SFIA is based on a two-dimensional framework consisting of areas of work on one axis and levels of responsibility on the other.

IEEE Computer Society adopts SFIA

The IEEE Computer Society has announced its decision to use Skills Framework for the Information Age (SFIA) as the unifying factor in the assessment of information technology skill levels.

The IEEE Computer Society is the leading computing membership organisation and the trusted information and career-development source for a global workforce of technology leaders including academics, researchers, software engineers, IT professionals, employers, and students.

The Computer Society also provides a range of forums, including technical conferences, publications, and a comprehensive digital library, unique training webinars, professional training, and a Corporate Affiliate Program to help organisations increase their staff’s technical knowledge and expertise.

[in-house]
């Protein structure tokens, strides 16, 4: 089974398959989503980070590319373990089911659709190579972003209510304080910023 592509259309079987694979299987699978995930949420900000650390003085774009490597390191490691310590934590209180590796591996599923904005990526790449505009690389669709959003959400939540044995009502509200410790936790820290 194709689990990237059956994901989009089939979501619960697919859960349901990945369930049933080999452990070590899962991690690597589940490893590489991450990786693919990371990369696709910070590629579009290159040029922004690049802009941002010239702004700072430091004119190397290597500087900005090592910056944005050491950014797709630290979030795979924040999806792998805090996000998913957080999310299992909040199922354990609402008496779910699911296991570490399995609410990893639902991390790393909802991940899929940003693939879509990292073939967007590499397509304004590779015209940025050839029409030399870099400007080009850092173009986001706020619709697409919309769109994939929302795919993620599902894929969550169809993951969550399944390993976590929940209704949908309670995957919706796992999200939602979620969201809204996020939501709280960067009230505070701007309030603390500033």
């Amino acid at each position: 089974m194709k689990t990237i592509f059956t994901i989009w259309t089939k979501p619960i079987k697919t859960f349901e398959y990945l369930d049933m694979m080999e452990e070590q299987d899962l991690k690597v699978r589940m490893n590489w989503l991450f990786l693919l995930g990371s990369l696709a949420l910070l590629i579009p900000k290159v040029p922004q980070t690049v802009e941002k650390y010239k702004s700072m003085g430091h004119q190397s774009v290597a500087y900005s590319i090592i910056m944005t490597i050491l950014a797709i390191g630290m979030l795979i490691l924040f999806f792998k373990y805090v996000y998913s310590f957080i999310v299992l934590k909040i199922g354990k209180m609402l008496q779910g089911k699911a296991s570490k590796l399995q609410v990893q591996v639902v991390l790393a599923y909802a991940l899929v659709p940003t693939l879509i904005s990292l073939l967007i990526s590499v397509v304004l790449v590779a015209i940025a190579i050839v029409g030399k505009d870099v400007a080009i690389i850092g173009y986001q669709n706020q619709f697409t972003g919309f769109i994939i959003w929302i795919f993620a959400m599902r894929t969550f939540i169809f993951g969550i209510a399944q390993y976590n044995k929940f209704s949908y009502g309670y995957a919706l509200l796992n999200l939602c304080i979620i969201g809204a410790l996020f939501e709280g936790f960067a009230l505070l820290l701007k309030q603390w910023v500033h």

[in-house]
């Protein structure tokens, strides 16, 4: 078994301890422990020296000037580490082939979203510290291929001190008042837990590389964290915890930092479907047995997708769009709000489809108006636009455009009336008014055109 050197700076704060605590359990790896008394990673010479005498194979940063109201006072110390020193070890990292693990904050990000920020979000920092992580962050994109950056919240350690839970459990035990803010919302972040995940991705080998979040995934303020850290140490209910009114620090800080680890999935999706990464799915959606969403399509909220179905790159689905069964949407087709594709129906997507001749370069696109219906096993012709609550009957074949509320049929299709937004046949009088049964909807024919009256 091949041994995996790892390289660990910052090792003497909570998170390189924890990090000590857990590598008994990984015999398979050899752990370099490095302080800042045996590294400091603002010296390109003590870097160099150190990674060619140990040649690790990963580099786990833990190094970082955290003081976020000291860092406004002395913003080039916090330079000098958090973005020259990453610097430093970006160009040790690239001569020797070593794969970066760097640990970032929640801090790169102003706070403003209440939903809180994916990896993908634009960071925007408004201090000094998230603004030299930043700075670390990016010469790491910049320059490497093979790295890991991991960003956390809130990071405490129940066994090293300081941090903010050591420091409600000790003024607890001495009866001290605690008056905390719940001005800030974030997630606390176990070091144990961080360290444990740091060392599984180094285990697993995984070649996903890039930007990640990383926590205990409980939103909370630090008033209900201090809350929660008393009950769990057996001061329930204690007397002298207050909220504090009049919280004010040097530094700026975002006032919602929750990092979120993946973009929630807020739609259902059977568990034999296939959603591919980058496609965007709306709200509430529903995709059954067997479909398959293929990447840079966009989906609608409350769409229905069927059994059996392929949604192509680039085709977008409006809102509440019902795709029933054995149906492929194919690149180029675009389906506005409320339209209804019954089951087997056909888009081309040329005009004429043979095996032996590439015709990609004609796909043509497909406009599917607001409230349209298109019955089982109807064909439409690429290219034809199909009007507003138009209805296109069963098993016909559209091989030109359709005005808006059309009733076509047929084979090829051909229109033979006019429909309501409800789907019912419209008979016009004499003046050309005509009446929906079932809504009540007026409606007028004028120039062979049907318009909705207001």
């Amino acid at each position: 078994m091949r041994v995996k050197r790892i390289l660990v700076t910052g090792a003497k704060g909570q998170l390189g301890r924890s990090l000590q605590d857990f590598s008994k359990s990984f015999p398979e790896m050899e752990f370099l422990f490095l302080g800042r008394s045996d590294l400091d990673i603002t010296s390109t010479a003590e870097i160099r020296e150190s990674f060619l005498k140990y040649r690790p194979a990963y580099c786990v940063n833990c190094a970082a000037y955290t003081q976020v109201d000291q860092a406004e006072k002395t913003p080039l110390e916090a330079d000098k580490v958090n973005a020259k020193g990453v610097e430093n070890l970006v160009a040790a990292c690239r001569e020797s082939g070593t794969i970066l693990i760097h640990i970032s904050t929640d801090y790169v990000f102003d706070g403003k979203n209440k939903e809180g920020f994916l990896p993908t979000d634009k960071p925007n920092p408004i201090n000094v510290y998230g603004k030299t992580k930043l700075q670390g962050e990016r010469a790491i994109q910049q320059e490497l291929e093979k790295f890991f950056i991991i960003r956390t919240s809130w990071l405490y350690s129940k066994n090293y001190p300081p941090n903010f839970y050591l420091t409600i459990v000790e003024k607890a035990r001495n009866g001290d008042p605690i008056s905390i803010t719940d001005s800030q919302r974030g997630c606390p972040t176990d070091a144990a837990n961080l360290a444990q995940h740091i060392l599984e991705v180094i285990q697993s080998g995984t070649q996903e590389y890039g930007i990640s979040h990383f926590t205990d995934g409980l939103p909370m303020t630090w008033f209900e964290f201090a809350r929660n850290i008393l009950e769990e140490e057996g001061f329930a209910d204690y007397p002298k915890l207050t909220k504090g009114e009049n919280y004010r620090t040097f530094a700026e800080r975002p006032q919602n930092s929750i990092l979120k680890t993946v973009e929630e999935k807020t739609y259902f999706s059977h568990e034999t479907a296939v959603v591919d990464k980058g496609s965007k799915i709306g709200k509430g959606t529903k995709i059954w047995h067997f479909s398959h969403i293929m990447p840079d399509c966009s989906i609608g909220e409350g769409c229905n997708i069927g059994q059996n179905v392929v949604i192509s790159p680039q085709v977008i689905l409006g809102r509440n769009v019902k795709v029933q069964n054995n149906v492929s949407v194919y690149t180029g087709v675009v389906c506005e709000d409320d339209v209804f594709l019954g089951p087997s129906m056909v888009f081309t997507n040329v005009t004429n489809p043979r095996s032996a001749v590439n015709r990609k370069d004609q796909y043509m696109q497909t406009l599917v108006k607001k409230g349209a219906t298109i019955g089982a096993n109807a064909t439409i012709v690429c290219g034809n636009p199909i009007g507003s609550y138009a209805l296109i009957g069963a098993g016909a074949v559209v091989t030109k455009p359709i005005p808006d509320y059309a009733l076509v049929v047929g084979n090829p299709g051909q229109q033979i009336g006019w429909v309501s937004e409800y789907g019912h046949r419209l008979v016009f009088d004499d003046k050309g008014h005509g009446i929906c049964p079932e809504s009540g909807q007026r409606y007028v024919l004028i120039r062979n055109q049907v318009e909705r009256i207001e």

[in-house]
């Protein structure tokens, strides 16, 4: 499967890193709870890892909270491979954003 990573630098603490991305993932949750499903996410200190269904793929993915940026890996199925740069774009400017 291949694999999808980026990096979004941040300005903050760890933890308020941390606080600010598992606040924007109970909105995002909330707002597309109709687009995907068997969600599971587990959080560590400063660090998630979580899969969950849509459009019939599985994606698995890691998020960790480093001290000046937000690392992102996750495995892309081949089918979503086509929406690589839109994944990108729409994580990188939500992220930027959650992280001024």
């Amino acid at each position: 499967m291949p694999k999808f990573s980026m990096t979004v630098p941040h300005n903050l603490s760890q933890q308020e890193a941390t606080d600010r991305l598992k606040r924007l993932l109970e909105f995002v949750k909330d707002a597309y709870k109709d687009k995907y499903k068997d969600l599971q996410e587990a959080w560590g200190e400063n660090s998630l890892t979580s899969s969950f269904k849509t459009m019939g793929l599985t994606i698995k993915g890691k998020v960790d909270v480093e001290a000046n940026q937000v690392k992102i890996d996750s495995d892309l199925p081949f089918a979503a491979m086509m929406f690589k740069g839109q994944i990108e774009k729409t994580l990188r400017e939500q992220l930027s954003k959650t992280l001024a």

SFIA provides a common reference model for the identification of the skills needed to develop effective Information Systems (IS) making use of information and communications technologies (ICT). It is based on a two-dimensional framework consisting of areas of work on one axis, and levels of responsibility on the other. The scheme is managed by the SFIA Foundation, a not-for-profit organisation whose members are the Institution of Engineering and Technology (IET), the BCS (the Chartered Institute for IT), E-skills UK, IMIS, and the IT Service Management Forum UK.

The IEEE Computer Society will use SFIA wherever there is a need for “a clear statement of skills and an unambiguous description of skills level”, says body’s product development associate  David Dante David. “An objective statement of capability is essential when we are awarding qualifications and reviewing membership.”

He adds: “SFIA is used around the world by IT User organisations and by professional bodies, including the Computer Societies in Australia, Canada, New Zealand and the UK.”

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